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Weekend Pass

Fleet Week in New York City

Kelly McEvers

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Opening day of Fleet Week
(Spencer Platt/Getty Images)
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Huge warships are floating alongside Manhattan this weekend, and thousands of sailors and Marines have come ashore for a little... indulgence. That's right, it's Fleet Week in the Big Apple, the setting for the latest installment of our Weekend Pass series -- stories about time off in the military.

Reporter Kelly McEvers checked out how New Yorkers take to men and women in uniform:

There's something about a man in a uniform, right? It's like being afraid of snakes -- it's in our genes.

Felice Santorelli and Rachel Lee are just now discovering this primal instinct. Felice asks me if I know which uniform is which. I tell her the khaki shirts are Marines.

"Oooh," the girls say in unison.

"The light bulb goes on!" Rachel says.

"This is the group we wanna be with," Felice says.

Felice and Rachel are both dancers but have day jobs. This night, they've camped out at the Hard Rock Cafe for the Fleet Week kickoff party, where hundreds of servicemen and women are crowding in for free food and happy hour beer prices.

Felice says she likes to imagine it's the '40s: "Like wartime, and they were heroes and they were coming back and it was sexy and heroic and exciting."

Right about then, the cheerleaders for the Washington Redskins hit the stage in way-short shorts. They dance to a Christina Aguilera song that's supposed to be a raunchy version of an old WWII-era number.

Pretty soon, Marines start hovering around our table. Besides the Redskinettes and a handful of wives, we're the only civilian women in here. Felice and Rachel flirt with corporals Chris Barnes and Brandal Harrington. After these guys graduated high school, they left home in Virginia and Louisiana to join the military.

"I partied for pretty much about six months," Chris says. "Then I ran out of money, so I had to join."

Right now, Chris and Brandal serve on an amphibious assault ship that's done some time in Iraq.

Felice asks if they're glad they joined. They say yes.

"So what't the next step," asks Felice. "What are your plans for the long haul?"

"I have a year and a half left," Brandal says. "And then I'll go back to college and use my GI Bill."

Pretty soon, the table gets quiet. Chris's eyes get big and he points to the next act in the show -- an Iraq veteran in dress blues, with heavy braces strapped to his arms, dragging himself and his two lame legs to the front of the stage.

Marines and sailors line up to shake the vet's hand. Felice says the sexual fantasy of Fleet Week is starting to wear off and the reality of the vet's situation is setting in.

"I just feel like really a slap in the face," she says. "It's like, 'You're honoring me, because you sent me off in one piece and now I'm coming home like this. Would you be honoring me otherwise?'"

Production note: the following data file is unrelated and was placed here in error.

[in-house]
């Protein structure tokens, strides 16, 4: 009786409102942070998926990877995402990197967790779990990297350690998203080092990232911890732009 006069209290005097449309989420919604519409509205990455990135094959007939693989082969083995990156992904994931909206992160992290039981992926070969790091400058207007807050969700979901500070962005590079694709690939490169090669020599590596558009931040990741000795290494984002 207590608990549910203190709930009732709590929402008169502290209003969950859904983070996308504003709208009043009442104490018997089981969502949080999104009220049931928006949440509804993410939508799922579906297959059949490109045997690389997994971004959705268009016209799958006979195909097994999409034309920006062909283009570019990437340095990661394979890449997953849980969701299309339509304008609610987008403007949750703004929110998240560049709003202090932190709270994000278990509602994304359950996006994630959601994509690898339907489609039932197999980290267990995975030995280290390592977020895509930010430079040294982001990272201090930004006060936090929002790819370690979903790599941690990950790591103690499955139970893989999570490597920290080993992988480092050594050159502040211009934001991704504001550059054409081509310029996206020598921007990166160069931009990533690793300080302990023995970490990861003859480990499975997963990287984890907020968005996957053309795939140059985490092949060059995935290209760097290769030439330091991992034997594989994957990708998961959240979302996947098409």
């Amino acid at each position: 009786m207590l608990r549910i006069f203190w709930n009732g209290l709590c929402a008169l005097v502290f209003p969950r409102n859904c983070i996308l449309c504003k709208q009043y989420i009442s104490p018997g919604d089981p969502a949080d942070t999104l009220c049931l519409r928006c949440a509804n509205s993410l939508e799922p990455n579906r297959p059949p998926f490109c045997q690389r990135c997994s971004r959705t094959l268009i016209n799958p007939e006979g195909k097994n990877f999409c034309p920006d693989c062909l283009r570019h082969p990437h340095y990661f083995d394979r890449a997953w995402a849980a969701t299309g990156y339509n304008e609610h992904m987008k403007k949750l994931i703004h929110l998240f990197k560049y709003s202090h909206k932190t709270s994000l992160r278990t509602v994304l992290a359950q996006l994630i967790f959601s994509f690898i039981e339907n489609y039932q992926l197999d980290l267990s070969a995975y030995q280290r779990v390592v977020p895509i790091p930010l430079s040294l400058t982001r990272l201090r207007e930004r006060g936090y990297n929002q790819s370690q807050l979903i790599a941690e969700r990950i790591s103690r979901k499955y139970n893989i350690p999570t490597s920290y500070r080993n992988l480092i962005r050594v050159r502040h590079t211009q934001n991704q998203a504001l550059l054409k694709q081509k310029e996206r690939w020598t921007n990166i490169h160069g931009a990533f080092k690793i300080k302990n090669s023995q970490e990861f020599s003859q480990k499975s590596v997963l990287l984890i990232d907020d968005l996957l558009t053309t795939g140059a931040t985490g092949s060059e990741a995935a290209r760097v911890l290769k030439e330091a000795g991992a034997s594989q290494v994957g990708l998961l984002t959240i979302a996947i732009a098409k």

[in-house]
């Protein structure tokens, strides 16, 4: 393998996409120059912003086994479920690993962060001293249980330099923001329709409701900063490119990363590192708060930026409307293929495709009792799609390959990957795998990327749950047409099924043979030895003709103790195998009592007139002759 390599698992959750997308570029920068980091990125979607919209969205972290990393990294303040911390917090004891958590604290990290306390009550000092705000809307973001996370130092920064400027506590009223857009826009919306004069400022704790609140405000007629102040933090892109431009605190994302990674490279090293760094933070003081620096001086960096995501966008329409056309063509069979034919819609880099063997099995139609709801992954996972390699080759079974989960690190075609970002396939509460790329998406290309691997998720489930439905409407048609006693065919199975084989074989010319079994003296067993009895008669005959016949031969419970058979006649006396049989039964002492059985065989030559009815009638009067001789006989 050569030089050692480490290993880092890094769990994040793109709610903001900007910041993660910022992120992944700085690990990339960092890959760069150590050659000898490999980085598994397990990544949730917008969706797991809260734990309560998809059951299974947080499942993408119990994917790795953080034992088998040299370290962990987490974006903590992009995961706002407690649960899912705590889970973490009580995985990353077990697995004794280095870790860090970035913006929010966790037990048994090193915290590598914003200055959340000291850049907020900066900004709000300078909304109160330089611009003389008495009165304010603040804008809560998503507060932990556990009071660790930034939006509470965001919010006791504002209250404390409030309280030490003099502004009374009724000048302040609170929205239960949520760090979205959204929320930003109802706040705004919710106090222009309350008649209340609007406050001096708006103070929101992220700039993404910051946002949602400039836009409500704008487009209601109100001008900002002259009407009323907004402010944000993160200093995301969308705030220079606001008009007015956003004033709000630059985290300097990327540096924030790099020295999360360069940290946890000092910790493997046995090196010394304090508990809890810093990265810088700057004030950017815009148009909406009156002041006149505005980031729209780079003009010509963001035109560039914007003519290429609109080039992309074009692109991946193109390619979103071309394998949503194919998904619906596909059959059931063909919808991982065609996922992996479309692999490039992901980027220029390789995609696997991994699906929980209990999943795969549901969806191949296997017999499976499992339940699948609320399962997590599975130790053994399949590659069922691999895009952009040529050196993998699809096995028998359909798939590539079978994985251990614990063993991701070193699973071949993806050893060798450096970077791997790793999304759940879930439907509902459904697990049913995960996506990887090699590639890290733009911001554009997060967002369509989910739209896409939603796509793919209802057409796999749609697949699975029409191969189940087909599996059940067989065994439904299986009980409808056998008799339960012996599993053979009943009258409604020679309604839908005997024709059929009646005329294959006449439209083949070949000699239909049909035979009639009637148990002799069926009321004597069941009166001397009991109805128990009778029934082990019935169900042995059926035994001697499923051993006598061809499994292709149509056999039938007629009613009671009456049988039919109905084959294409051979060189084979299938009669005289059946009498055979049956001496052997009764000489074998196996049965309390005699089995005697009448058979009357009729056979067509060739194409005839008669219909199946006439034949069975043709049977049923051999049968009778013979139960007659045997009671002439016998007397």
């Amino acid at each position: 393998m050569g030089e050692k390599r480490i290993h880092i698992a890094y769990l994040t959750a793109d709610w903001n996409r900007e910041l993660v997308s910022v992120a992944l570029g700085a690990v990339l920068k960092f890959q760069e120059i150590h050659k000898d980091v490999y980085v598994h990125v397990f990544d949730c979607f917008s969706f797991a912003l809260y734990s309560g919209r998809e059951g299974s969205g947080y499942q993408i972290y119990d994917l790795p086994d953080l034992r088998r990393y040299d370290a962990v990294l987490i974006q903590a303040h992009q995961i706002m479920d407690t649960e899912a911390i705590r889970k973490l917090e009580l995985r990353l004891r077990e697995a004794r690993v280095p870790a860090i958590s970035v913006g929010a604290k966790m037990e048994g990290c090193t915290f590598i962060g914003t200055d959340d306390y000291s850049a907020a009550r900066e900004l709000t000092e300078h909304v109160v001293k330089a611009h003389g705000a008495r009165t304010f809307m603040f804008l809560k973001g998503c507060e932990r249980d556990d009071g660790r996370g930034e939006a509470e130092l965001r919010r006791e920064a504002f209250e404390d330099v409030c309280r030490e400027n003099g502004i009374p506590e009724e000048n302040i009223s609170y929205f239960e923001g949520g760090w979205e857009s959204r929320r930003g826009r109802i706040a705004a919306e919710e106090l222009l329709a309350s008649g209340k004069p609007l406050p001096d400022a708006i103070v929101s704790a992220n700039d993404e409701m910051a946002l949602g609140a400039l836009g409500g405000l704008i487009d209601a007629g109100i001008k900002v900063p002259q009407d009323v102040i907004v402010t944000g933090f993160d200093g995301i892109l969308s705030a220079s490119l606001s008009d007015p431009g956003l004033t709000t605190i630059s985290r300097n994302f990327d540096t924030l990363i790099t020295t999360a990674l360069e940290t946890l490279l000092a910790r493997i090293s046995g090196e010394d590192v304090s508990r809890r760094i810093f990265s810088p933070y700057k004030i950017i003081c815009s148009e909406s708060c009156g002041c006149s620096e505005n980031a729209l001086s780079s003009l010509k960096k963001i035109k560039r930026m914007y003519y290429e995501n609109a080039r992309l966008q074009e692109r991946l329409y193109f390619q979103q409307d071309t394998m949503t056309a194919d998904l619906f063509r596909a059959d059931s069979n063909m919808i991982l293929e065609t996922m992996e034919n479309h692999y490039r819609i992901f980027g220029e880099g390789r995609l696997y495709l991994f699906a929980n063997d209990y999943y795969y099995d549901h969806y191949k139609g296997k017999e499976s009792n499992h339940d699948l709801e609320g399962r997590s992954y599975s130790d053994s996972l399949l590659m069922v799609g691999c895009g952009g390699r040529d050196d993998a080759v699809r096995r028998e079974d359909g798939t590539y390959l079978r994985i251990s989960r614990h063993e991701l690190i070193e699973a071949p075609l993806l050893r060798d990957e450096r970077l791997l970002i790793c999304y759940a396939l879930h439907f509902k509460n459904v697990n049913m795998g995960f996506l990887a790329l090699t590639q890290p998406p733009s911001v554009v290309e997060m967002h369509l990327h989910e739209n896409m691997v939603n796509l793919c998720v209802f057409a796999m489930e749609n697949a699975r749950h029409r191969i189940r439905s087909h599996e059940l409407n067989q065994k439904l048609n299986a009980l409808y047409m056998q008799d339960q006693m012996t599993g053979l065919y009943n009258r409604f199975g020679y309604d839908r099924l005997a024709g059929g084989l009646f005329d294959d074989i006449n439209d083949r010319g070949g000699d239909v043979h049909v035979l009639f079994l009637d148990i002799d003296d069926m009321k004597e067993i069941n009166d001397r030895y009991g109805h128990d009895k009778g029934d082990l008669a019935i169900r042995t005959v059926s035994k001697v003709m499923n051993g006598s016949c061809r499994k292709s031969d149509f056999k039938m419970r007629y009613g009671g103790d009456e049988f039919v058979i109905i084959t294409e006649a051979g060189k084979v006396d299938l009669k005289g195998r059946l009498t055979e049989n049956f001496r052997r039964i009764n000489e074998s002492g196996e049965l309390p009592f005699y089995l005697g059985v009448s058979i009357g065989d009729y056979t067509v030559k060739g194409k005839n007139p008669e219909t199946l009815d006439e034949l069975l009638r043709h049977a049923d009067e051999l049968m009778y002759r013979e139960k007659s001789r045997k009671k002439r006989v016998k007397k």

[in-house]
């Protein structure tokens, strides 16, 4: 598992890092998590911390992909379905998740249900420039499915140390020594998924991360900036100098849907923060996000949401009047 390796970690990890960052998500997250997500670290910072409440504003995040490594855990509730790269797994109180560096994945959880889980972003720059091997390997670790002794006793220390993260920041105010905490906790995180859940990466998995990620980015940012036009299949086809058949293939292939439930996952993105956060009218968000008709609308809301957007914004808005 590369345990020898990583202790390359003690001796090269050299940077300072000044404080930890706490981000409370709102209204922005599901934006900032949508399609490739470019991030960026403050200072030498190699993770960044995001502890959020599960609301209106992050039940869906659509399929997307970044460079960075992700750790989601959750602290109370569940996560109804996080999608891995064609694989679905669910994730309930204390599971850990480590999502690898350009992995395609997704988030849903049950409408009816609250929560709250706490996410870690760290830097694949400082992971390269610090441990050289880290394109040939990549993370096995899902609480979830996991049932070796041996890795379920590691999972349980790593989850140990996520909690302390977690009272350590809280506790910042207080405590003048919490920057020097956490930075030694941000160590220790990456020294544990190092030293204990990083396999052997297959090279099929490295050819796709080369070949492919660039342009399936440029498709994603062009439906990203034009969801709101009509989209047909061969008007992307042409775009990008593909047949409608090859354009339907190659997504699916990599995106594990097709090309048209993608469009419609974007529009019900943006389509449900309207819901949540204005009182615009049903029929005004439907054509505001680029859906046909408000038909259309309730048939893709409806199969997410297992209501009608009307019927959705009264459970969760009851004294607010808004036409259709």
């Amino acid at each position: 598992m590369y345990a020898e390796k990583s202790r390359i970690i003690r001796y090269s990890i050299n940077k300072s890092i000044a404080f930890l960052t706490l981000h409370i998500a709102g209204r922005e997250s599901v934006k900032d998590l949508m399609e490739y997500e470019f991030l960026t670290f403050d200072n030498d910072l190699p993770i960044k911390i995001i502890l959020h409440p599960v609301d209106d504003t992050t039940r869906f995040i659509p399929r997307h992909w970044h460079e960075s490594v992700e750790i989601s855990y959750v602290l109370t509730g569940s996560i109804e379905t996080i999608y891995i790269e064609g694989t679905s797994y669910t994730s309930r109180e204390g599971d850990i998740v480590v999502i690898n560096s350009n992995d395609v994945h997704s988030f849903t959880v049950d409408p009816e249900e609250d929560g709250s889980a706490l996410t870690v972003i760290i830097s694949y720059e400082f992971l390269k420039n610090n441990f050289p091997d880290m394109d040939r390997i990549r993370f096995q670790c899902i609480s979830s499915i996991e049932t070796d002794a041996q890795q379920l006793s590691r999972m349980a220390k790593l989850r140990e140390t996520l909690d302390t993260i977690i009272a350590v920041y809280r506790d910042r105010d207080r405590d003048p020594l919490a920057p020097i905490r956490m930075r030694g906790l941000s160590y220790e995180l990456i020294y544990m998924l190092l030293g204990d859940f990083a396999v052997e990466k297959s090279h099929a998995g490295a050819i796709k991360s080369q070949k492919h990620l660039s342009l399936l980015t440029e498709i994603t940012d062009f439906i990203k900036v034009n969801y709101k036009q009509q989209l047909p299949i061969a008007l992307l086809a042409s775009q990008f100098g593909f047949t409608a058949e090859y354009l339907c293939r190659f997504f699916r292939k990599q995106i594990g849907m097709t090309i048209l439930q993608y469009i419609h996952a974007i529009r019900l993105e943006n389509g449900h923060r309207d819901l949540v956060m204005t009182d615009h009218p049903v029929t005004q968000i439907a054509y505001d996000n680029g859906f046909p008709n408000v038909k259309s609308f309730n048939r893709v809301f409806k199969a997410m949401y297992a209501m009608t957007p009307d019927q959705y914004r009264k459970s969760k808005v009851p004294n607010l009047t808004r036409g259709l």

Brandal tries to convince her it's not like that. "It's to show sacrifice," he says.

"I understand what you're saying," Felice says. "It's not that I don't respect you for going out and doing what you do. It's just hard for me to accept that it's happening at all."

Another Marine at the table, Nicholas Smith, says he was moved by the vet's appearance. He hasn't been to Iraq yet. But he says he's ready.

"My dream in life has always been a martyr or a savior of a cause -- and he gave his," Nicholas says of the vet onstage. "The worst of my worst days don't compare to his. But at the same time, the best of my best days won't compare to him either, when he sits there at night like, 'I gave my best for my country.'"

The girls admit they've never really thought about it this much before. By now, both sides have forgotten about who's hooking up with who -- at this point, they just want to talk.

"I have a lot of respect for the military," says Felice and Rachel's friend, Pareesa Nickpourfard. She says she feels like she's learning a lot this night.

Felice says this night makes her think about her parents, who protested the Vietnam war. "What are we doing? Nothing," she says. "We're much more concerned with things that just don't matter. I don't even disconnect myself from that. I know I'm part of that. I'm doing that, too. But like, do you wake up every morning and you're like, 'God we're in the middle of a war?' No. But why not? Like, why aren't we thinking that way?"

The girls eventually invite the guys to the midnight premiere of Indiana Jones. But the guys say they don't want to spend their first night in New York inside a movie theater. So we walk outside, into Times Square. The girls head uptown.

I ask Brandal what he thought about the night. "Do you feel like you learned something?" I say.

"Uh, yes," he says. "I learned how the women of New York are... very strong. Independent."

Next thing we know, the guys are being accosted by another woman on the sidewalk. This one's a mom from Jersey who wants to know whether her son should join the Marines.

"As a citizen, love him. The best thing -- you guys are the heroes," she says. "But the mom in me? Aaahhhh!"

Nicholas re-starts his spiel about being a martyr. After a several-minute speech, the guys start walking east, to a quieter neighborhood.

In September, these Marines are headed to Iraq.

More stories from our Weekend Pass series


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